Here is a list of “types of change” in evolutionary biology:

Changes in the structure of important molecules
Changes in immune chemistry
Changes in hormone activation
Changes in developmental timing and sequencing
Changes in tissue specialization
Changes in the efficiency of organs
Changes in the function of organs
Changes in the size of body parts
Changes in the arrangement of body parts
Changes in the shape of body parts
Fusion of two body parts into one
Division of one body part into two
Changes in the number of body parts
Changes from asexual to sexual reproduction
Changes from ovipary (egg laying) to vivipary (live birth)

Which of these types of change, in your mind, count as significant change?

And, why do you think these things have to happen under the “general evolutionary framework”?

-----

Arphy writes:

If speciation is the accumulation of very small changes then surely this would mean that genomes are always "moving" in some sort of direction and that these changes would be too small to be picked up by natural selection.

There is no reason to believe that natural selection cannot act on small changes.


-Bluejay (a.k.a. Mantis, Thylacosmilus)

Darwin loves you.


This message is a reply to:
 Message 25 by Arphy, posted 10-17-2009 7:54 AM Arphy has responded

Replies to this message:
 Message 27 by Arphy, posted 10-26-2009 3:51 AM Blue Jay has responded

  
Arphy
Member (Idle past 2325 days)
Posts: 185
From: New Zealand
Joined: 08-23-2009


Message 27 of 61 (532731)
10-26-2009 3:51 AM
Reply to: Message 26 by Blue Jay
10-17-2009 6:06 PM


Re: Phase 1: Defining "Stasis"
Hi Bluejay!

Which of these types of change, in your mind, count as significant change?

Morphological. In other words the problem is that the basic organism remains the same even though that morphologically similar version of the organism should have become extinct and have evolved into something else. Because if one of the major forces that drives evolution is competition, then lack of change or lack of competitiveness is not helpful in survival of the fittest. Also surely there would have been many changes in environments and ecosystems throughout the earth over the millions of years of evolutionary time.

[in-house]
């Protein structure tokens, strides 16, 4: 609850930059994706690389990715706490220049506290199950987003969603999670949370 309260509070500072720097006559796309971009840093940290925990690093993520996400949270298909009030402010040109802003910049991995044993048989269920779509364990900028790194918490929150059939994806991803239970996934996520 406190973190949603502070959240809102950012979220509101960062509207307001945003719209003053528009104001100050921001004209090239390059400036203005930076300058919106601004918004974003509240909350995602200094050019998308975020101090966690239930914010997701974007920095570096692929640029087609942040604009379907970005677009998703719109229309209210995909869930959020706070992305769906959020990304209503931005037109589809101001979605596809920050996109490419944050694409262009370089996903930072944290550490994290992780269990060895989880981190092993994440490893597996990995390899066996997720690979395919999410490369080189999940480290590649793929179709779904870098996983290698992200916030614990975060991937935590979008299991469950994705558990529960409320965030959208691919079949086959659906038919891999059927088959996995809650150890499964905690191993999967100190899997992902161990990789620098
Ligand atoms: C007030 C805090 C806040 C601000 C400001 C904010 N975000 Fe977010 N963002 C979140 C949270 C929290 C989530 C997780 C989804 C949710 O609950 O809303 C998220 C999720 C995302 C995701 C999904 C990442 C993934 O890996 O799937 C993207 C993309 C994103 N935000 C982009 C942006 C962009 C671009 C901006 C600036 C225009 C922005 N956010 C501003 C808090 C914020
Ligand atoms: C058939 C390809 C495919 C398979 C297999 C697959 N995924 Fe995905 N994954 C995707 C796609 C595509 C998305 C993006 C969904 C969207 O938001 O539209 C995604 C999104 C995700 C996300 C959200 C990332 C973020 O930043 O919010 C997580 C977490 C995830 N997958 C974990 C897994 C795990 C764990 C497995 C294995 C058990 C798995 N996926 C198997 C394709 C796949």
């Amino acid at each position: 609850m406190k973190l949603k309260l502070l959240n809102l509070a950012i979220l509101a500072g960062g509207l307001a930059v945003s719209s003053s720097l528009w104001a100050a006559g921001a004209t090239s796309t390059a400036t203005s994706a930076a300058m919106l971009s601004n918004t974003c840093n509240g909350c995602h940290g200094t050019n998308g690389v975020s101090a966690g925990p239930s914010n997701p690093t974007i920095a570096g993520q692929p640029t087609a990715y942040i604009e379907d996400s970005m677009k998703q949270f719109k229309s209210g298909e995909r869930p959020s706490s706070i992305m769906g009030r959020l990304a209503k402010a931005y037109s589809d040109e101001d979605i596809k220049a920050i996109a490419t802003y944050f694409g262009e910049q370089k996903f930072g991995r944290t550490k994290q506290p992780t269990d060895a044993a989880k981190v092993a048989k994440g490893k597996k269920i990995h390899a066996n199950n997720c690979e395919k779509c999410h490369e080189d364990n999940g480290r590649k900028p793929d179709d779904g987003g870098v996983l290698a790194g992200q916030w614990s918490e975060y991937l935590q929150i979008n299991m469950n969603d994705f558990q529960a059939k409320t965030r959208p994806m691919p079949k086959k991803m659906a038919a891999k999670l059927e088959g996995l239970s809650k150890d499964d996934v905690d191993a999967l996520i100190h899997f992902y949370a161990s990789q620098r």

For this debate, by vast periods of time I mean anything from a few million years to a few billion years.

There is no reason to believe that natural selection cannot act on small changes.

e.g. What about "neutral" mutations?
This message is a reply to:
 Message 26 by Blue Jay, posted 10-17-2009 6:06 PM Blue Jay has responded

Replies to this message:
 Message 40 by Blue Jay, posted 10-27-2009 9:23 AM Arphy has not yet responded
 Message 49 by RAZD, posted 10-27-2009 8:16 PM Arphy has not yet responded

    
Kaichos Man
Member (Idle past 2380 days)
Posts: 250
From: Tasmania, Australia
Joined: 10-03-2009


Message 28 of 61 (532850)
10-26-2009 10:22 PM
Reply to: Message 1 by Blue Jay
10-05-2009 11:17 AM


So, in summary, my position is that Arphy’s view (that stasis should not happen if things evolve) comes from an oversimplified understanding of evolution, and of the processes and functions of life.

G'day Bluejay.

Personally, I think it's a fine table!

If I have understood your post correctly, you are saying that stasis doesn't mean that evolution has stopped, that forces not reliant on phenotypic change are still at work on the population. Is that correct?

Undoubtedly this is true. I have long argued, for example, that one of the problems faced by evolution per se is that what might be termed the "Olympian" advantages (faster, stronger, higher, fiercer) are always going to count for more than the next-to-worthless budding of some speculative new anatomical feature.

I have to disagree with Arphy that if things are evolving then stasis shouldn't happen. I take your point that if the the organism is being successful, then natural selection should hold it in stasis.

Unfortunately, this creates two more significant problems for evolution.

The first is that, logically, if stasis indicates success, then phenotypic modification must indicate failure. An organism will only evolve when it is under survival stress. This makes every substantial evolutionary step a race against extinction.

The second problem is that vast amounts of time spent in stasis greatly reduce the time available to evolve. For example, Haldane's Dilemma sets a limit on human/common ancestor evolution over 10 million years of 1667 mutations. I believe Gould and Eldredge suggested that most organisms spend 99% of their life span in stasis. That would mean man would have to evolve from the common ancestor in just 17 mutations!

Stasis is obvious from the fossil record. It is observed and documented. Its ramifications for the ToE are that evolution has very little time to bring about phenotypic change, and can only do so while playing "chicken" with extinction.

Edited by Kaichos Man, : typos


"Often a cold shudder has run through me, and I have asked myself whether I may have not devoted myself to a fantasy." Charles Darwin
This message is a reply to:
 Message 1 by Blue Jay, posted 10-05-2009 11:17 AM Blue Jay has responded

Replies to this message:
 Message 29 by Coyote, posted 10-26-2009 10:51 PM Kaichos Man has responded
 Message 30 by Otto Tellick, posted 10-27-2009 1:31 AM Kaichos Man has responded
 Message 31 by Arphy, posted 10-27-2009 4:48 AM Kaichos Man has not yet responded
 Message 44 by Blue Jay, posted 10-27-2009 9:47 AM Kaichos Man has not yet responded

    
Coyote
Member
Posts: 6117
Joined: 01-12-2008